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Swagger after his daggers

Pedroia's homer the high point in a 5-RBI effort

It might not have had the grace of a dancer's jeté, or the practiced smoothness of a Tiger Woods fist pump. But the kick-step and salute of Dustin Pedroia as he high-fived first base coach Luis Alicea and rounded the bag conveyed not only the joy of bringing the Red Sox two runs closer to the World Series with a home run, it showed the release provided by making a big swing and getting a big hit in a big moment.

Pedroia tagged a two-run homer in the seventh inning last night that sent the Sox to a 5-2 lead and an eventual 11-2 win in Game 7 of the American League Championship Series over the Indians. And with it came that trip to the Series.

Pedroia, swagger displayed in every step and every word, thinks he can hit any pitcher at any time. He believes he can will himself to do so, whether or not that's true. And that includes facing the nearly perfect Rafael Betancourt, who had given up just one hit in 6 1/3 innings in the ALCS before last night.

"Amazing," reliever Mike Timlin said. "It was like a nail in their coffin to us. We're standing out in the bullpen, and he hit it, and it kind of summarizes Boston right there. He's a small guy, never says die, plays hard all the time. He's a Boston Red Sox."

Pedroia wasn't done, though. He added a three-run bases-loaded double to left-center off Betancourt in the eighth that truly put the game out of reach.

The second baseman who manager Terry Francona twice called a "winning player" in his postgame remarks really turned Fenway Park into a party with the double, and garnered a standing ovation when he hit second, his fifth RBI of the night having just crossed the plate.

Of the homer, Pedroia said, "I hit it good, and the wind was kind of blowing out to center and it kind of started pushing it, so I was like, 'Geez, don't hit the top of the fence.'

"Once it went out, man, I was so excited and had so much adrenaline going on, I don't even remember running around the bases to tell you the truth. I just got around there.

"It was the biggest at-bat of my life, and I'll never forget it."

Though Pedroia had started relatively slowly in this ALCS, he finished the series with a .345 average, with the giant home run and the huge double, both hits coming against a pitcher who had allowed a .170 average to righties during the regular season.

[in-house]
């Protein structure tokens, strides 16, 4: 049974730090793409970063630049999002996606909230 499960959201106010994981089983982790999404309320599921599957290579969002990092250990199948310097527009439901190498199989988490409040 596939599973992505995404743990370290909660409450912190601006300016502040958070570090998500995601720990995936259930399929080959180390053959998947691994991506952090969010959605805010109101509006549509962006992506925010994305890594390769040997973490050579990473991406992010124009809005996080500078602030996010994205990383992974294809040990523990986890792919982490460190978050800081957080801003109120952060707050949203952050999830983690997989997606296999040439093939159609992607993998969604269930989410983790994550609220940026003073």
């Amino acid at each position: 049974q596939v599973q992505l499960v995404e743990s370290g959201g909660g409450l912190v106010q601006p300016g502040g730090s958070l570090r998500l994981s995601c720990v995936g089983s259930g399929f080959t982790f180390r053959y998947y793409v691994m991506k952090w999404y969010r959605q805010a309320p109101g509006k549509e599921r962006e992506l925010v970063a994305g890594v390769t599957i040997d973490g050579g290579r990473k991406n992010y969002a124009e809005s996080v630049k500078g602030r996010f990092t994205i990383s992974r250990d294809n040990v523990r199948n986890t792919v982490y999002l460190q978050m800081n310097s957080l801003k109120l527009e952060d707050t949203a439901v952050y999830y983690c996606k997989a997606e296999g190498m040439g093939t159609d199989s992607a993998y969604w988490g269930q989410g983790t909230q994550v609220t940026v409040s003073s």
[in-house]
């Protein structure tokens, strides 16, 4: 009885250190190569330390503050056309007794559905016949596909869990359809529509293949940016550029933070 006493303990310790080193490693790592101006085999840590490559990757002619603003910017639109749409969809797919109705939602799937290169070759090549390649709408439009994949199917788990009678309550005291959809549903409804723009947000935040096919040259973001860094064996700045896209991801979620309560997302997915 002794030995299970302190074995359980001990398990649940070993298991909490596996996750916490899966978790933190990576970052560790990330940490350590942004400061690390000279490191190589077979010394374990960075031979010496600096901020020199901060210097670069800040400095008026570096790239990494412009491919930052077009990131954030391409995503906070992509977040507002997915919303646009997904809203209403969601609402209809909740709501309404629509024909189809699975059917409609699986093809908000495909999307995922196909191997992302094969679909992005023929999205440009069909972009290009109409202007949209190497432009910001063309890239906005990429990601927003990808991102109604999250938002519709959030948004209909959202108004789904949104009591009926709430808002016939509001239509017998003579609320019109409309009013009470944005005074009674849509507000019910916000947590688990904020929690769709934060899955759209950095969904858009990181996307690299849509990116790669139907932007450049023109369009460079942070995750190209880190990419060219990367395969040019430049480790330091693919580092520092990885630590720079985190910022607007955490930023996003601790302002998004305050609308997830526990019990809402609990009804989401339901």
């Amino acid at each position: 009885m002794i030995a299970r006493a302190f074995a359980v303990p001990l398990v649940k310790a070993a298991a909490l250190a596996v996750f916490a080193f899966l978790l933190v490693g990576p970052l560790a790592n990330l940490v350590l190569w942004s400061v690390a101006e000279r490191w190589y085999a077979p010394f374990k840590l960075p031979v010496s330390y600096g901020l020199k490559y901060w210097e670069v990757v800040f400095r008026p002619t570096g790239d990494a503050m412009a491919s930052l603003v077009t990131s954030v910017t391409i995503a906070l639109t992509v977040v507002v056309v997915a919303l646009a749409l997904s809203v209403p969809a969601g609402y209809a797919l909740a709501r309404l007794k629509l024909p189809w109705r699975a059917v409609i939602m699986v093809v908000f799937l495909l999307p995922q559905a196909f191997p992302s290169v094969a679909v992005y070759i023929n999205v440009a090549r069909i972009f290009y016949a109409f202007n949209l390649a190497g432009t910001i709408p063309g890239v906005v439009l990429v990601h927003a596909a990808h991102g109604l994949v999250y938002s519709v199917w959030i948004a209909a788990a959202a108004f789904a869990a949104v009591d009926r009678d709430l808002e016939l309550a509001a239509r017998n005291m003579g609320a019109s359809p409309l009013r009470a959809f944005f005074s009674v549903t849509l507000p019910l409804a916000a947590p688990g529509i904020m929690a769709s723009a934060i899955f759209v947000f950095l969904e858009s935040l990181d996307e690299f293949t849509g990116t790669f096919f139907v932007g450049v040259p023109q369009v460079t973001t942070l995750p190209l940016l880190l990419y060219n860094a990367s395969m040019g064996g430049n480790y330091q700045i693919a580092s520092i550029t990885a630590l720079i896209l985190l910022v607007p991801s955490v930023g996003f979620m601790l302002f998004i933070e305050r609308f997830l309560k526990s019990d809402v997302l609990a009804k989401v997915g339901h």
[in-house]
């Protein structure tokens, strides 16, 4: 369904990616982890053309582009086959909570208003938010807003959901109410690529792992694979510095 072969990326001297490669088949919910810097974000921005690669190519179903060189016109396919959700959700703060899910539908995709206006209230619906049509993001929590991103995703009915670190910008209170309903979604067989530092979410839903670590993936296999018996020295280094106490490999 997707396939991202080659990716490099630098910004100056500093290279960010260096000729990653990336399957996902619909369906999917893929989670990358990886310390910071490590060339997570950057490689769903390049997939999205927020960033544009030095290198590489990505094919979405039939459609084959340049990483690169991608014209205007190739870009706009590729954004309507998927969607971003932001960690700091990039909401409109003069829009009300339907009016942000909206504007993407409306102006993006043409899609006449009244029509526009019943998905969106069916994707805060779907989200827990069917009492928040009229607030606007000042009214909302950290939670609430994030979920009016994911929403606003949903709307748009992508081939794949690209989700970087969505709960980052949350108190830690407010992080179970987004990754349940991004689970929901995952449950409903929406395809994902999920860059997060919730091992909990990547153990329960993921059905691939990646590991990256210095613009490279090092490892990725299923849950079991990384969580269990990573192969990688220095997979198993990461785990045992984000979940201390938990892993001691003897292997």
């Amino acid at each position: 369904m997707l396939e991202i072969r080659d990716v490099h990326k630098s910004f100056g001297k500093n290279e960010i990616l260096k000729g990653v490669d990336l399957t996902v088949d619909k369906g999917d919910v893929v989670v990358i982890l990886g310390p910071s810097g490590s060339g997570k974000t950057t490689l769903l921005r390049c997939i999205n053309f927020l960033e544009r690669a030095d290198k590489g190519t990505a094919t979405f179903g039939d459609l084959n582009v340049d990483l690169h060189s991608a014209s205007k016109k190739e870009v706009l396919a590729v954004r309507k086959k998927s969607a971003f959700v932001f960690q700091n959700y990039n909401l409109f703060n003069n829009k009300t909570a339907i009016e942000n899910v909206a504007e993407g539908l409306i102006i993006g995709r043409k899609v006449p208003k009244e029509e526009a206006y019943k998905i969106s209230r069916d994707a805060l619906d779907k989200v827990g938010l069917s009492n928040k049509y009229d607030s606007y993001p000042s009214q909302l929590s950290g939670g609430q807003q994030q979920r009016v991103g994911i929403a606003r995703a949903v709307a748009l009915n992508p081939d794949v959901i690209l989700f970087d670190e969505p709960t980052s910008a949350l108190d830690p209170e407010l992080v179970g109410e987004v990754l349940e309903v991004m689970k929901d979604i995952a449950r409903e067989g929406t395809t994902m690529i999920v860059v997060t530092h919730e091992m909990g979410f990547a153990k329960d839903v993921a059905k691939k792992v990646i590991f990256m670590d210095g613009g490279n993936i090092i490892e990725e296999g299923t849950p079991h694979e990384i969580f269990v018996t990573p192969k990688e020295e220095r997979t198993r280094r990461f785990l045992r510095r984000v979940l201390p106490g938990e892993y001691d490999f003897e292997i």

Pedroia had three hits last night, his first a line drive single to left leading off the first inning. He scored three times, his top-of-the-order skills translating into important runs for the Sox as they fought past the Indians and toward the Rockies.

But his greatest achievement might not even have been the swing that launched the Betancourt pitch over the Wall. It might have been surviving the massive bear hug by David Ortiz with which he was greeted upon his return to home plate. Ortiz, who usually gets the credit for such home run dramatics, lifted the second baseman up off his feet and into postseason celebrity status.

"David's helped me out a ton, with hitting," said Pedroia, who spent the first month of his rookie season in a deep slump. "I remember in April we sat in the cage for an hour one day trying to figure everything out.

"I've been through a lot. Everyone's been through a lot. That's why we're a team. It's special. It's a special time right now."

Over the first four games of the series he had just three singles and one walk.

That all changed as the Red Sox became desperate, the Indians just one win away from ending the series. It all changed when it mattered.

Pedroia went 2 for 4 with a double and a single in Game 5, and reached three times in the first three innings of Game 6 - single, double, walk - both games elimination affairs.

But, thanks in part to Pedroia, Cleveland never put the Sox away.

Amalie Benjamin can be reached at abenjamin@globe.com.

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